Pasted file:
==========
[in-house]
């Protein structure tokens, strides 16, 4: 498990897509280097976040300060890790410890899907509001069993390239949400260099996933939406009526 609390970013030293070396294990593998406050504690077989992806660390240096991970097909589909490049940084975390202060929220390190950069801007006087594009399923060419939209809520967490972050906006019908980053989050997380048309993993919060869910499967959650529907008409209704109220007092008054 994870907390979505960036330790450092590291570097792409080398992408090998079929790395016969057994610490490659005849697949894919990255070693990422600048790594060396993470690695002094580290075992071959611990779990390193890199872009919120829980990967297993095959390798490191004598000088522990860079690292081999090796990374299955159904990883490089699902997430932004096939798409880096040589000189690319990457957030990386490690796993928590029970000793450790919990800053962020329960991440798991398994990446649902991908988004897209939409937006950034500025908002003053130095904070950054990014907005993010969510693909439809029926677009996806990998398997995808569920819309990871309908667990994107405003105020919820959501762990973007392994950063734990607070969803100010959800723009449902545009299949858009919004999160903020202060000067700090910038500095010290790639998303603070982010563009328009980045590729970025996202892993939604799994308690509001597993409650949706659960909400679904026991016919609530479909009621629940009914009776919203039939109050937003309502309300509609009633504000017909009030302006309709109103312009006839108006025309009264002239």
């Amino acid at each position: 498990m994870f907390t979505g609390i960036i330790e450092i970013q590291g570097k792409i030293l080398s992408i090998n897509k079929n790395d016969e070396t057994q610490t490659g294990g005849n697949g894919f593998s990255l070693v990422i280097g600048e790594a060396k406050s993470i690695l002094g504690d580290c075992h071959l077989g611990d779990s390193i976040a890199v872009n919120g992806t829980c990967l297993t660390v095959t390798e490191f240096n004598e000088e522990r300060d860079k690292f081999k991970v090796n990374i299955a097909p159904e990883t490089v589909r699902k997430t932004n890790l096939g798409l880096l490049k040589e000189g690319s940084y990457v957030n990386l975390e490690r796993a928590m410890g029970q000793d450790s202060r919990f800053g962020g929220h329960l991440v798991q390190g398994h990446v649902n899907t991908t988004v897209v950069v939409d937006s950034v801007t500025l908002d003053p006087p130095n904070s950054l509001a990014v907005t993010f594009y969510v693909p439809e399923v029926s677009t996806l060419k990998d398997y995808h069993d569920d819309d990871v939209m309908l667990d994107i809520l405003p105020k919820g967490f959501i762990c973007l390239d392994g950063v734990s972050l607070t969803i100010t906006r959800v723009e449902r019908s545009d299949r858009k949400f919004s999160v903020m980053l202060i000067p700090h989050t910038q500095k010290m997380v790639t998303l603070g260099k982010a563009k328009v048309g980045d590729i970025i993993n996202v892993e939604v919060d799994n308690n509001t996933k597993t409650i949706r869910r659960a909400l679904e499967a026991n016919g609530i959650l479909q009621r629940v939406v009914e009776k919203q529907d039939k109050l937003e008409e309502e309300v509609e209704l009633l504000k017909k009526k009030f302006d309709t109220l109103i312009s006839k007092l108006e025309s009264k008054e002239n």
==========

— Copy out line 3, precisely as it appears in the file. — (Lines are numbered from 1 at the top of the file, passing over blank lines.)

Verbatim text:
């Amino acid at each position: 498990m994870f907390t979505g609390i960036i330790e450092i970013q590291g570097k792409i030293l080398s992408i090998n897509k079929n790395d016969e070396t057994q610490t490659g294990g005849n697949g894919f593998s990255l070693v990422i280097g600048e790594a060396k406050s993470i690695l002094g504690d580290c075992h071959l077989g611990d779990s390193i976040a890199v872009n919120g992806t829980c990967l297993t660390v095959t390798e490191f240096n004598e000088e522990r300060d860079k690292f081999k991970v090796n990374i299955a097909p159904e990883t490089v589909r699902k997430t932004n890790l096939g798409l880096l490049k040589e000189g690319s940084y990457v957030n990386l975390e490690r796993a928590m410890g029970q000793d450790s202060r919990f800053g962020g929220h329960l991440v798991q390190g398994h990446v649902n899907t991908t988004v897209v950069v939409d937006s950034v801007t500025l908002d003053p006087p130095n904070s950054l509001a990014v907005t993010f594009y969510v693909p439809e399923v029926s677009t996806l060419k990998d398997y995808h069993d569920d819309d990871v939209m309908l667990d994107i809520l405003p105020k919820g967490f959501i762990c973007l390239d392994g950063v734990s972050l607070t969803i100010t906006r959800v723009e449902r019908s545009d299949r858009k949400f919004s999160v903020m980053l202060i000067p700090h989050t910038q500095k010290m997380v790639t998303l603070g260099k982010a563009k328009v048309g980045d590729i970025i993993n996202v892993e939604v919060d799994n308690n509001t996933k597993t409650i949706r869910r659960a909400l679904e499967a026991n016919g609530i959650l479909q009621r629940v939406v009914e009776k919203q529907d039939k109050l937003e008409e309502e309300v509609e209704l009633l504000k017909k009526k009030f302006d309709t109220l109103i312009s006839k007092l108006e025309s009264k008054e002239n």